1) We are small countries so even if they are caught there is little we can do.
2) We are politically neutral states in that we generally don't make waves world wide and on top of that we are nations that travel a lot which is a benefit of living in a country that no one hates.

So they can steal identities and travel relatively anonymously and problems they cause become those of the nations who's passports they have stolen.
And I believe in one of your links, I read at the bottom that passports from New Zealand also gives you some advantage with England since both countries have family relations or something similar.
Quote:
Indeed I enjoyed my time in Egypt, visited various mosques (liked the one in the Cairo Citadel) and a Coptic church in Alexandria, I am not a religious person (in fact damn near atheist) but I love the architecture.



It's awesome to hear that you enjoyed being in Egypt. If you ever think of visiting again, don't hesitate, you'll always be more than welcome.

Quote:
Still Horus and Anubis were my favourite ancient gods, if you are going to pick some mumbo jumbo to believe in why not pick something innovative like those two.

Besides who can hate this guy...


That's true, who can hate him? My favorite is Anubis also...

"Show me the road through Duat (darkness).
I have passed through this door into nothing.
Nothing grows and nothing dies; all that was and would be is.
This life is a singular breath and your passive eye is time.
The Ankh(key of immortality) in your one hand, the knife in the other.
In dark corridors we pass, a pair of jackals black as the night around us.
We are beastly forms made beautiful by moonlight, beheld by the gods.
Together we are twilight and dawn.
I am the left eye and he is the right.
We behold the things the gods have made, down a road few men have walked."

Even we atheists gotta pray sometimes, no? LOL.
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August 19th, 2013  
MontyB
 
 
Quote:
Originally Posted by ScarabVenom
It's awesome to hear that you enjoyed being in Egypt. If you ever think of visiting again, don't hesitate, you'll always be more than welcome.
I had a great time in both Egypt and Jordan and hopefully will get the chance to return around November but that will depend on how soon things settle down politically, I would like to look around the Sinai and spend more time around Aswan.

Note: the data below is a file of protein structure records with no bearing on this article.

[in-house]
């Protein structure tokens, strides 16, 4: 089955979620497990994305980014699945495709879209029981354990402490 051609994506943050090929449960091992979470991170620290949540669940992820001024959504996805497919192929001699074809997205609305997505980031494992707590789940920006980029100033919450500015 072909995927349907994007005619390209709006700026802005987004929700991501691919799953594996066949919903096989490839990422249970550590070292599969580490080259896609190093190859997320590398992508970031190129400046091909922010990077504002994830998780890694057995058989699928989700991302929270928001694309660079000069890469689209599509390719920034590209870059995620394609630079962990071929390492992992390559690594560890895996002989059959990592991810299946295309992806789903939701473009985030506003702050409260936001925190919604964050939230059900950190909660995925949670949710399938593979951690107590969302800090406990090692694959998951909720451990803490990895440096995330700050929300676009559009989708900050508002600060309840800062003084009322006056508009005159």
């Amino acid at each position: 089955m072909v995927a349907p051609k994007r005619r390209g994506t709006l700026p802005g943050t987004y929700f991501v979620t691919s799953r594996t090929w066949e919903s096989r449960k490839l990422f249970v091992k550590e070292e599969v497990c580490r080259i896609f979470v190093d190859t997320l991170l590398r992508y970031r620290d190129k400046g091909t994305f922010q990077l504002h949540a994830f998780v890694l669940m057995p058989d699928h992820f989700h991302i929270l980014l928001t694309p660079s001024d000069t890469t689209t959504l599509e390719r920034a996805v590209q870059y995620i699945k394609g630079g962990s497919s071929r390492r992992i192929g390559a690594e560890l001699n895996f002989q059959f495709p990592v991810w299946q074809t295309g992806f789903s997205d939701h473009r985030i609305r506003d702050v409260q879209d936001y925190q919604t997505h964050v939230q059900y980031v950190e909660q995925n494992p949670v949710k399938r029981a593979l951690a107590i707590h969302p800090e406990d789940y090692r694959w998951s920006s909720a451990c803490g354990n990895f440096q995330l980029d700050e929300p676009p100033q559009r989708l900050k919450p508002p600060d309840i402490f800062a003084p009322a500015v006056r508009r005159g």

Quote:
That's true, who can hate him? My favorite is Anubis also...

"Show me the road through Duat (darkness).
I have passed through this door into nothing.
Nothing grows and nothing dies; all that was and would be is.
This life is a singular breath and your passive eye is time.
The Ankh(key of immortality) in your one hand, the knife in the other.
In dark corridors we pass, a pair of jackals black as the night around us.
We are beastly forms made beautiful by moonlight, beheld by the gods.
Together we are twilight and dawn.
I am the left eye and he is the right.
We behold the things the gods have made, down a road few men have walked."

Even we atheists gotta pray sometimes, no? LOL.
I am assuming that is the general prayer to Anubis as I have only ever seen it listed as "Being led by Anubis"
Oddly enough I have always been interested in the similarities between the Amarna period and Christianity seems to me there may be a common link.
August 21st, 2013  
senojekips
 
 
In the past there have been many occasions when I have quoted the Israel Law Resource Center, and on more than one occasion my antagonist has indicated that this is a Palestinian or pro-Arab site, so several days ago I emailed the contact listed on the bottom of the page, and today I received my reply.

The fact is that the site is a subsite of "Non-violence International" an International organisation based in the United States and founded by Jews.
Quote:
Originally Posted by email from Israel Law Resource Center
Dear Spike;

We appreciate the work you are doing, and are honored that you find our website of value.